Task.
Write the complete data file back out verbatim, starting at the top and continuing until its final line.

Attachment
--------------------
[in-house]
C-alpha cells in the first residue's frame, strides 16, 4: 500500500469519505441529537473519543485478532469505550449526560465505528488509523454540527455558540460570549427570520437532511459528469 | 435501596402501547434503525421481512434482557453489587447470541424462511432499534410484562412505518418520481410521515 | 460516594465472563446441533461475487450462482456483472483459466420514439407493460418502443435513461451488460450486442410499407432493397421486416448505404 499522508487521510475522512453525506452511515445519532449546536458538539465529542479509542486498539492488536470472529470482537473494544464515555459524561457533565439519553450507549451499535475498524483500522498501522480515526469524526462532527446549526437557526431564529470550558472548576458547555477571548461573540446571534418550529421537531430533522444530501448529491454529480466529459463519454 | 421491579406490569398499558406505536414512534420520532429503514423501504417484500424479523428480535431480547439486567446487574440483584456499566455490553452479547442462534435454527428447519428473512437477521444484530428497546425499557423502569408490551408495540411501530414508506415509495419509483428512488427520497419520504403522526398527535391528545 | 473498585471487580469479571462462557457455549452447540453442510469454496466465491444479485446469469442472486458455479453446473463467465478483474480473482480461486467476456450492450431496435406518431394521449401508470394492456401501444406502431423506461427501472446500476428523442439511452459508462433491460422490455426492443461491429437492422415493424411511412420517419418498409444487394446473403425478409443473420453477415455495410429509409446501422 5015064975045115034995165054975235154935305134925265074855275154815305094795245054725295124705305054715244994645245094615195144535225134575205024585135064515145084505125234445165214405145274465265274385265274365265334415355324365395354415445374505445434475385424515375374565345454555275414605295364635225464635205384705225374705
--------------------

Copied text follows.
[in-house]
C-alpha cells in the first residue's frame, strides 16, 4: 500500500469519505441529537473519543485478532469505550449526560465505528488509523454540527455558540460570549427570520437532511459528469 | 435501596402501547434503525421481512434482557453489587447470541424462511432499534410484562412505518418520481410521515 | 460516594465472563446441533461475487450462482456483472483459466420514439407493460418502443435513461451488460450486442410499407432493397421486416448505404 499522508487521510475522512453525506452511515445519532449546536458538539465529542479509542486498539492488536470472529470482537473494544464515555459524561457533565439519553450507549451499535475498524483500522498501522480515526469524526462532527446549526437557526431564529470550558472548576458547555477571548461573540446571534418550529421537531430533522444530501448529491454529480466529459463519454 | 421491579406490569398499558406505536414512534420520532429503514423501504417484500424479523428480535431480547439486567446487574440483584456499566455490553452479547442462534435454527428447519428473512437477521444484530428497546425499557423502569408490551408495540411501530414508506415509495419509483428512488427520497419520504403522526398527535391528545 | 473498585471487580469479571462462557457455549452447540453442510469454496466465491444479485446469469442472486458455479453446473463467465478483474480473482480461486467476456450492450431496435406518431394521449401508470394492456401501444406502431423506461427501472446500476428523442439511452459508462433491460422490455426492443461491429437492422415493424411511412420517419418498409444487394446473403425478409443473420453477415455495410429509409446501422 5015064975045115034995165054975235154935305134925265074855275154815305094795245054725295124705305054715244994645245094615195144535225134575205024585135064515145084505125234445165214405145274465265274385265274365265334415355324365395354415445374505445434475385424515375374565345454555275414605295364635225464635205384705225374705